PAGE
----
As I go about the Conference, I've repeatedly heard a couple of questions that I would like to attempt to give an answer. The questions are: Why do we start new communities of faith mostly in all white, affluent suburbs? And, Why are we starting new churches when we ought to be revitalizing our existing congregations?
For the next two weeks, I'll be attempting to answer both of these questions, questions which I fear are based on misinformation or a lack of information. I hope my responses will be helpful in better understanding our Conference Priorities.
1."Why do we plant new communities of faith ONLY in upper-class white suburbs?"
This is a common misconception about our new communities of faith. The simple answer is that we DO NOT plant ONLY in upper-class white suburbs!
Under the leadership of Dick Freeman, in the past two decades we have planted: House of Restoration, Glenn Addy, IMANI, Church Without Walls, Church Across the Street, Tabernacle, Genesis (Guntersville), The Summit (Hwy 431 in Albertville), New Life (on Sand Mountain at Grant, AL), Church of the Reconciler, Albertville Hispanic, Cullman Hispanic, Decatur Hispanic, Riverchase Hispanic, Florence Hispanic, Huffman Hispanic, Big Sandy in rural Tuscaloosa County, Jordan Crossings, Brandon in East Florence. These are 19 that ARE NOT in "upper class white suburbs." Not all of these new communities of faith root. For instance, we worked at IMANI for nearly a decade before we finally decided that we were not going to succeed. However, most of our communities of faith that have been multicultural, multiracial, and are in or near marginalized neighborhoods have succeeded far beyond the national average for new church starts.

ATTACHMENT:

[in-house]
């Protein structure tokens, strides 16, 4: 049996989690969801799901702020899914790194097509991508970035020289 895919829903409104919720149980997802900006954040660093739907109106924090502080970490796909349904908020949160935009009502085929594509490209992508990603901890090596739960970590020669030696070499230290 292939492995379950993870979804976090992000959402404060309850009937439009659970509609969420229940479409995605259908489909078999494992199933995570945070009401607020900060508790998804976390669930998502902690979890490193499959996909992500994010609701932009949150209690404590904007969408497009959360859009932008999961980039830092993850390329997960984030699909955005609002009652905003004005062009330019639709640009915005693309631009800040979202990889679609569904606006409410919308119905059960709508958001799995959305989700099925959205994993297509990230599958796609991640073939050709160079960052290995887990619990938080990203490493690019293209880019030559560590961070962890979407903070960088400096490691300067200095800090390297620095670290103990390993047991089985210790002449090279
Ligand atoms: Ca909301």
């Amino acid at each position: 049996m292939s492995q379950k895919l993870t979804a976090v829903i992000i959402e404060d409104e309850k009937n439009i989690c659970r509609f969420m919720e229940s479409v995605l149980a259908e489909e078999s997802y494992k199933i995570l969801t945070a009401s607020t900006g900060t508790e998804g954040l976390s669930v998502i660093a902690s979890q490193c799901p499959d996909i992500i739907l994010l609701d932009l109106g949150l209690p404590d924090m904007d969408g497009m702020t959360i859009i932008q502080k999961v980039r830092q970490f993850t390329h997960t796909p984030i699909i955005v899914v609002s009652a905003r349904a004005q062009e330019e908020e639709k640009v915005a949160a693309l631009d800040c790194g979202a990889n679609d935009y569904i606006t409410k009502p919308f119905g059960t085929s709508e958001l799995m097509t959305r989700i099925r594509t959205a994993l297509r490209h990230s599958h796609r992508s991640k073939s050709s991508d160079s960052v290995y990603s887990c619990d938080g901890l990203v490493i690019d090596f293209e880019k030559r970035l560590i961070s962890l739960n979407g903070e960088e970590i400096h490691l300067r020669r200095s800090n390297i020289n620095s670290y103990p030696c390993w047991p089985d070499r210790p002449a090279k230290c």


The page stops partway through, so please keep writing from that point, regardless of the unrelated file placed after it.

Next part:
We have invested, as a Conference, close to ten million dollars in these new church starts, nearly half of our total investment in new church starts. Our main limitation is pastoral leadership. We simply do not have enough pastors (yet!) who are multilingual or who have gifts for ministry in these settings.
However, some of these churches like "Genesis" in Guntersville are amazing places that are national leaders in ministry in settings where there are many people in need. Jesus has assigned us this mission and, with God's help, in places throughout our Conference, we are stepping up to the task!